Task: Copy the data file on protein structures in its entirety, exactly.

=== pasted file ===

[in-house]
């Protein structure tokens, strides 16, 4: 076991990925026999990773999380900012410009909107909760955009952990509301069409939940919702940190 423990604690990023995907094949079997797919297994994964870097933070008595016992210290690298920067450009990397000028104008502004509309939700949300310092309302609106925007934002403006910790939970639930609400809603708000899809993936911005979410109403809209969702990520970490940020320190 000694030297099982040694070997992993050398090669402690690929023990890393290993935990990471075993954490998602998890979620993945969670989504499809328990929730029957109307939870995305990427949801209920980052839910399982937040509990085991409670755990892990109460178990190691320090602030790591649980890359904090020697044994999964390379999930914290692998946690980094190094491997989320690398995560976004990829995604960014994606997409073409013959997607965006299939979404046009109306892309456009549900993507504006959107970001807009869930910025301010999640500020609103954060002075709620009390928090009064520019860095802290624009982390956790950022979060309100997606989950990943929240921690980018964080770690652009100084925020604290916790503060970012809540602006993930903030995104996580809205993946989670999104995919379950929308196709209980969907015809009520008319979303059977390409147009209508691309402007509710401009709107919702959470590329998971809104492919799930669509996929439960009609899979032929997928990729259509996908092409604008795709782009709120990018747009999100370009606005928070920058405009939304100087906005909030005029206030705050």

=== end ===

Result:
[in-house]
């Protein structure tokens, strides 16, 4: 076991990925026999990773999380900012410009909107909760955009952990509301069409939940919702940190 423990604690990023995907094949079997797919297994994964870097933070008595016992210290690298920067450009990397000028104008502004509309939700949300310092309302609106925007934002403006910790939970639930609400809603708000899809993936911005979410109403809209969702990520970490940020320190 000694030297099982040694070997992993050398090669402690690929023990890393290993935990990471075993954490998602998890979620993945969670989504499809328990929730029957109307939870995305990427949801209920980052839910399982937040509990085991409670755990892990109460178990190691320090602030790591649980890359904090020697044994999964390379999930914290692998946690980094190094491997989320690398995560976004990829995604960014994606997409073409013959997607965006299939979404046009109306892309456009549900993507504006959107970001807009869930910025301010999640500020609103954060002075709620009390928090009064520019860095802290624009982390956790950022979060309100997606989950990943929240921690980018964080770690652009100084925020604290916790503060970012809540602006993930903030995104996580809205993946989670999104995919379950929308196709209980969907015809009520008319979303059977390409147009209508691309402007509710401009709107919702959470590329998971809104492919799930669509996929439960009609899979032929997928990729259509996908092409604008795709782009709120990018747009999100370009606005928070920058405009939304100087906005909030005029206030705050």